NHBC see & report what suits them.

I have a case where roof tie down straps are provided. But not secured.
Roof has moved.
Significant Structural problems.

NHBC currently have ommitted even the basic work of this defect.
 

Shaun Heath

New Member
Legal Obligations

Hi

Submitting a claim to NHBC can be very time consuming and you not only need to prove fault but you also need to make sure you have followed the correct procedures.

The first point of your letter states that you used the 'Dispute Resolution Service'. For a claim to be valid under this you needed to have contacted the builder about this problem within the first 2 years. It requires a defect to be present but no damage needs to have occurred. The builder is obliged to fix this.

You then state that the NHBC will not cover the claim as no damage occurred. This would indicate that NHBC are considering it under the Section 3 of the policy. This requires there to be a defect and damage. The damage also needs to be to the extent stated in the policy. For instance you can have cracks in the building that are due to movement in the ground but it will not be covered if it is not considered 'Major Damage.' NHBC are obliged to fix or cover the costs of fixing the defect and resultant damage.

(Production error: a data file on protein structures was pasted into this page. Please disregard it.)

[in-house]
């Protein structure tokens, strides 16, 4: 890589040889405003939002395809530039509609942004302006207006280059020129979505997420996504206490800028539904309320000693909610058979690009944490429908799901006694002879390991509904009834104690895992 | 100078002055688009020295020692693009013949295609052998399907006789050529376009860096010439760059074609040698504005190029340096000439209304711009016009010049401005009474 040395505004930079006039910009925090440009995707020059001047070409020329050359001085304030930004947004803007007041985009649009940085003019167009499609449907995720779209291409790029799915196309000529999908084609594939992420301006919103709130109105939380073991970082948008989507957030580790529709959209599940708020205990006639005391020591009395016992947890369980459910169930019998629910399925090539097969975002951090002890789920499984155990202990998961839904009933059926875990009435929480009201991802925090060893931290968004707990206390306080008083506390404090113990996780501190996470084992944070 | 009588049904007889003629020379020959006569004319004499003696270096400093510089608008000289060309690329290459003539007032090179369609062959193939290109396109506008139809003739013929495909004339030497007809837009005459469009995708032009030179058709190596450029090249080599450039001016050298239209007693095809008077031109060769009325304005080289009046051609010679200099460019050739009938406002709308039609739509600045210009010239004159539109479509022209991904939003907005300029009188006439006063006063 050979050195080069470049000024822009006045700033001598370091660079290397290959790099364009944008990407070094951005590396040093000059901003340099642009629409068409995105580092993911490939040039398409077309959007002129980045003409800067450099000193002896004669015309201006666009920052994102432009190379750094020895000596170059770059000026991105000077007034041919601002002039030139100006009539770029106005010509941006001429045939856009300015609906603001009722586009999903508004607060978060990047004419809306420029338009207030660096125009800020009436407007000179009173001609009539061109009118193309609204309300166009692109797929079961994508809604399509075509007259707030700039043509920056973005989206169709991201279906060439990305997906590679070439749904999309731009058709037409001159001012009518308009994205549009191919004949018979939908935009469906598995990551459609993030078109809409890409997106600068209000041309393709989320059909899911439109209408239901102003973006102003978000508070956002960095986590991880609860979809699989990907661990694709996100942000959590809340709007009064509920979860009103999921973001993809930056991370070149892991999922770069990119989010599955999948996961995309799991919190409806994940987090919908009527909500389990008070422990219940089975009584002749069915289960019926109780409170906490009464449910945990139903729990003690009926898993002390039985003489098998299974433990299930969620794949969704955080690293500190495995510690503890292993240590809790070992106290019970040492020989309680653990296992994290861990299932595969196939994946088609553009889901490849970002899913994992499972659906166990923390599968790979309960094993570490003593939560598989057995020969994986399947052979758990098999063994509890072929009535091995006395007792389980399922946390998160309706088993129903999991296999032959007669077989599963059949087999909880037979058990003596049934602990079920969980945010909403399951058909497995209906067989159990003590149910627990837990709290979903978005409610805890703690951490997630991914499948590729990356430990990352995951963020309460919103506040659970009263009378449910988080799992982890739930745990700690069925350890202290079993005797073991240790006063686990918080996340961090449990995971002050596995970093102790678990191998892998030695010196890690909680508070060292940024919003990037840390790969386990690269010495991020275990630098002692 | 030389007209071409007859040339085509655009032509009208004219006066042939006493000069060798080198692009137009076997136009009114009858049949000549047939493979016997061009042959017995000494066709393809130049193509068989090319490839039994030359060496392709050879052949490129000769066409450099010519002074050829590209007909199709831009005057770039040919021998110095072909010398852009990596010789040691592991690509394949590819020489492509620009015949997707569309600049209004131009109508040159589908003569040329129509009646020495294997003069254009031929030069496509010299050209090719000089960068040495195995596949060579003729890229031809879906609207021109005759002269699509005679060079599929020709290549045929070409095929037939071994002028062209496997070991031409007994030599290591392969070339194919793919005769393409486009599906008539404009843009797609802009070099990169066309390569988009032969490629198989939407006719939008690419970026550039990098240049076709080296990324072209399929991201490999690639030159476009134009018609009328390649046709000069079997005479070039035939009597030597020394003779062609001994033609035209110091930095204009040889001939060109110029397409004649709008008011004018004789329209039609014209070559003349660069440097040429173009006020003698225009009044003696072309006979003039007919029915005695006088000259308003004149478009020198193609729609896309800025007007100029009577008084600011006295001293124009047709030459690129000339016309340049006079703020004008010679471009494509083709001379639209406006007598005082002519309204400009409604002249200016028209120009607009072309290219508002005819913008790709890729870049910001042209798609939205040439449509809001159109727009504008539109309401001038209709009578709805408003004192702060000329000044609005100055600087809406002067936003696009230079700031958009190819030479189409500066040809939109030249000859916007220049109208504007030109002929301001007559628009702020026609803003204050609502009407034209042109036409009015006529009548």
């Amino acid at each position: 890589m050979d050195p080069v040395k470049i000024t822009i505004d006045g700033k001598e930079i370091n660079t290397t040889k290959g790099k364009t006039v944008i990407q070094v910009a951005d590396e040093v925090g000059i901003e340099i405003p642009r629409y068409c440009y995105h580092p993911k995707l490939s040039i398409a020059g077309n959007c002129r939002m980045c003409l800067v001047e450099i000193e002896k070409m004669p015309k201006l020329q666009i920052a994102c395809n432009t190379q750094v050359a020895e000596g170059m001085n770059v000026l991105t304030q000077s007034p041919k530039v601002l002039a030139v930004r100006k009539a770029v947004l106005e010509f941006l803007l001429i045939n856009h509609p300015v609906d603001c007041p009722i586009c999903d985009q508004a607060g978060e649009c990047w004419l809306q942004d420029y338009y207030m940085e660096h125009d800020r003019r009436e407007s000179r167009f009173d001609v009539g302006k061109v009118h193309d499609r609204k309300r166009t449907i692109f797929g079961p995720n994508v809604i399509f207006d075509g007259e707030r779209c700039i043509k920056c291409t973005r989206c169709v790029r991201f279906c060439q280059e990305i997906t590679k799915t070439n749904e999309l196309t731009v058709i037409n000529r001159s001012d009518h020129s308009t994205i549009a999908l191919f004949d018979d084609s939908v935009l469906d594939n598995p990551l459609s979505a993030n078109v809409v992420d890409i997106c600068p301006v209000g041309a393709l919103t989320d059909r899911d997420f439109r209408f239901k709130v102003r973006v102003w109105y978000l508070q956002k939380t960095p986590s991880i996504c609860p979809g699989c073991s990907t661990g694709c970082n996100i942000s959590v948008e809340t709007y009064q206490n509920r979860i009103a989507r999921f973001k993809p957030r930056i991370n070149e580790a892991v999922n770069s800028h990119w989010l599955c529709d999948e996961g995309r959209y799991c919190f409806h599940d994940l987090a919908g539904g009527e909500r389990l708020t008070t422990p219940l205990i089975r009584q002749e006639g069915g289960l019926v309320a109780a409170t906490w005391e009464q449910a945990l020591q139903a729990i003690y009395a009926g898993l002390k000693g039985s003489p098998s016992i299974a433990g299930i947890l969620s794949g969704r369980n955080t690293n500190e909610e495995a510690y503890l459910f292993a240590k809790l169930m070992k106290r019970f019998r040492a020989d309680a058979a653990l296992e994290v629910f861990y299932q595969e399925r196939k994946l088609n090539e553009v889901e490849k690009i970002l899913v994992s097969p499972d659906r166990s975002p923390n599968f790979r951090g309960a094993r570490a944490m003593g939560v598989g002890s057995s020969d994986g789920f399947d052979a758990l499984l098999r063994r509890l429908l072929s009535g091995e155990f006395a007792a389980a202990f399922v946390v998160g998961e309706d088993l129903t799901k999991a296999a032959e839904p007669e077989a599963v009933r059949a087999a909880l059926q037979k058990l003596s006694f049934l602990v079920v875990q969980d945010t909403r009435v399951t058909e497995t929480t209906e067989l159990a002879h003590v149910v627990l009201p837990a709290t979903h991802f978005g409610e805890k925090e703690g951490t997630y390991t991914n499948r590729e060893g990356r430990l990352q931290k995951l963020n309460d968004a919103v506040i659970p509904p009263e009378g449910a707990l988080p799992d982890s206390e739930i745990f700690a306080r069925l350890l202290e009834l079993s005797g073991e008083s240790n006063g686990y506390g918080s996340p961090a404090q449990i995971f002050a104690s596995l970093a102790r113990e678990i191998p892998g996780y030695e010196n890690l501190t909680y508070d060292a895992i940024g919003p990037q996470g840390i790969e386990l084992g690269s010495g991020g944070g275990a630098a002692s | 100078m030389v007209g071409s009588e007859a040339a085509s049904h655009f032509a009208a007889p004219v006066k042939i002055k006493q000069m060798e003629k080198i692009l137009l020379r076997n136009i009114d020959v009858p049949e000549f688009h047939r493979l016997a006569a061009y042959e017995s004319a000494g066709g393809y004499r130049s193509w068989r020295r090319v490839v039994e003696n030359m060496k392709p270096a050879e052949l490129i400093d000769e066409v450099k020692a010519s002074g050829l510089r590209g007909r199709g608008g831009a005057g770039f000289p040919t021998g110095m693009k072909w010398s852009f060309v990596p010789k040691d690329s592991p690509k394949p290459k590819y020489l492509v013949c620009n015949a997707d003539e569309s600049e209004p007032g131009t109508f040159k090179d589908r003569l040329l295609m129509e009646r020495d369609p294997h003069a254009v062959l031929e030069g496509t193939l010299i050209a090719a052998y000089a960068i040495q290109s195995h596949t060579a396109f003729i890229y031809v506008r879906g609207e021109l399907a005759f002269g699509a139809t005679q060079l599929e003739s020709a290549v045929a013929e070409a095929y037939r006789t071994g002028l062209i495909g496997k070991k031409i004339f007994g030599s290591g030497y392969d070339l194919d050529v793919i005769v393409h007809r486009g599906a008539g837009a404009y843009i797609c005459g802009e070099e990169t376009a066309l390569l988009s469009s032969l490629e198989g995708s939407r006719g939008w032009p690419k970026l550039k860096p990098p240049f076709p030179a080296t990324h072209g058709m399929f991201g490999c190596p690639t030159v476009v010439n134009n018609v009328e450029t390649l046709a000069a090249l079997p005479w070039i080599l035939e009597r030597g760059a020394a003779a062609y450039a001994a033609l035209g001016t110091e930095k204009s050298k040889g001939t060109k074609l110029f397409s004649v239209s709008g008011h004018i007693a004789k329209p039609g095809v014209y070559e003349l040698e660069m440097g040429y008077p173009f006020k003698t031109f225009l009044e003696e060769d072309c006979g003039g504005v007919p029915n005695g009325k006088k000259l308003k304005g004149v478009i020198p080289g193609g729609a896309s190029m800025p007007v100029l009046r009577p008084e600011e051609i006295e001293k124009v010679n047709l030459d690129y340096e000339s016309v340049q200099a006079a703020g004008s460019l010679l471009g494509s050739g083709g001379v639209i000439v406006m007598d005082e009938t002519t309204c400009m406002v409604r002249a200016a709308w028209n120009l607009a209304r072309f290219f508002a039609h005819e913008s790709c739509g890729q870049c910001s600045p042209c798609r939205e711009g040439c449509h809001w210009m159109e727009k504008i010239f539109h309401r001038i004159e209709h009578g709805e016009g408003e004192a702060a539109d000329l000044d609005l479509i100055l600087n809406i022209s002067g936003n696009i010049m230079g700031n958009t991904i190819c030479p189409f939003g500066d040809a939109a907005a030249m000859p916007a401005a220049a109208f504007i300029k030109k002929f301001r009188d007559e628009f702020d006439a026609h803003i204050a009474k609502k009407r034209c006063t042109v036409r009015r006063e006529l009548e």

In respect of Building Control, NHBC would not normally accept a claim under Section 4 of the policy which covers the Building Control aspect, but cover it under Section 3 or offer ex-gratis assistance, otherwise it can affect their building control licence. NHBC do not have any legal obligations to ensure that the property is constructed in accordance with the design but there is cover under the policy for certain aspects of the Building Regulations.

What you need to do is first show under what part of the NHBC policy you are claiming as the evidence of proof is different and NHBC's obligations are different and the process of complaint are different. You then need to provide the evidence to show that the criteria is met to make the claim.

Therefore make sure you follow the correct procedure and understand what you are claiming for is covered under that procedure. Otherwise you will spend a lot of time, money and cause yourself anguish in chasing something you have no chance of winning even if there is a problem and others tell you are right.